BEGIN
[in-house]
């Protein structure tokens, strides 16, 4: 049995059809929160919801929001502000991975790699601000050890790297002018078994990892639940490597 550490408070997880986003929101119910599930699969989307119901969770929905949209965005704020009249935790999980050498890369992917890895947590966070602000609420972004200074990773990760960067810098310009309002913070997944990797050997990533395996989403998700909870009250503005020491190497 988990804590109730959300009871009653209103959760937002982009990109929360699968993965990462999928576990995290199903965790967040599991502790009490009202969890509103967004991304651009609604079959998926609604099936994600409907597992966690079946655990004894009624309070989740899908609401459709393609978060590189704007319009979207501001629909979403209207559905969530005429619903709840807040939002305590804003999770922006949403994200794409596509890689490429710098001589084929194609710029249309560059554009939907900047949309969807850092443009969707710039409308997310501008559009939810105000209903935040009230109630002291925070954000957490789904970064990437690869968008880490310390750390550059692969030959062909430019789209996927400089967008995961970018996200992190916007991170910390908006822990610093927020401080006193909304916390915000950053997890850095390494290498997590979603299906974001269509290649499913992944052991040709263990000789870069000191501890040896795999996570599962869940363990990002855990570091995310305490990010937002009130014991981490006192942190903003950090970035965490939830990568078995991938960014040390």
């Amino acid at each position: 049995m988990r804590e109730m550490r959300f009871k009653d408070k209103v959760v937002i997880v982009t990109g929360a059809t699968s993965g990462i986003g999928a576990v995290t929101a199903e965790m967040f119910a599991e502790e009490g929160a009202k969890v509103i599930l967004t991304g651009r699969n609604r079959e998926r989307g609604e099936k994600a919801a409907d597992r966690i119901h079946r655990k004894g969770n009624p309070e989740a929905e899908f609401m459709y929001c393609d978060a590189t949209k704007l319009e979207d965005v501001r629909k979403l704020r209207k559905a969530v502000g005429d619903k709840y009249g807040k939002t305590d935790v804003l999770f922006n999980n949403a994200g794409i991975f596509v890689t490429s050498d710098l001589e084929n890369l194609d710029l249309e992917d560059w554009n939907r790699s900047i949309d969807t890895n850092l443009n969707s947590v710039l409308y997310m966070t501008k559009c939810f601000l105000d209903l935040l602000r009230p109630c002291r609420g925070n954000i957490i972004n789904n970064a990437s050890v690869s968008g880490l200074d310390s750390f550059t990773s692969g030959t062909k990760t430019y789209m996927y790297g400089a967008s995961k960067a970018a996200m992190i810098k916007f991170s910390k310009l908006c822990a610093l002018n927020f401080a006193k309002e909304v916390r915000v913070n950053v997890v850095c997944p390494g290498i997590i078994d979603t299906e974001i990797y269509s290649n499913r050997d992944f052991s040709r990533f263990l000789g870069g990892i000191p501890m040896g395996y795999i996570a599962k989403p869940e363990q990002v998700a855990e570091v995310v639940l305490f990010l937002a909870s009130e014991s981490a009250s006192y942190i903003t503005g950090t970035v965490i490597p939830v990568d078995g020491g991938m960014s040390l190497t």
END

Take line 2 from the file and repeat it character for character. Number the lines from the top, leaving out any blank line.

């Protein structure tokens, strides 16, 4: 049995059809929160919801929001502000991975790699601000050890790297002018078994990892639940490597 550490408070997880986003929101119910599930699969989307119901969770929905949209965005704020009249935790999980050498890369992917890895947590966070602000609420972004200074990773990760960067810098310009309002913070997944990797050997990533395996989403998700909870009250503005020491190497 988990804590109730959300009871009653209103959760937002982009990109929360699968993965990462999928576990995290199903965790967040599991502790009490009202969890509103967004991304651009609604079959998926609604099936994600409907597992966690079946655990004894009624309070989740899908609401459709393609978060590189704007319009979207501001629909979403209207559905969530005429619903709840807040939002305590804003999770922006949403994200794409596509890689490429710098001589084929194609710029249309560059554009939907900047949309969807850092443009969707710039409308997310501008559009939810105000209903935040009230109630002291925070954000957490789904970064990437690869968008880490310390750390550059692969030959062909430019789209996927400089967008995961970018996200992190916007991170910390908006822990610093927020401080006193909304916390915000950053997890850095390494290498997590979603299906974001269509290649499913992944052991040709263990000789870069000191501890040896795999996570599962869940363990990002855990570091995310305490990010937002009130014991981490006192942190903003950090970035965490939830990568078995991938960014040390």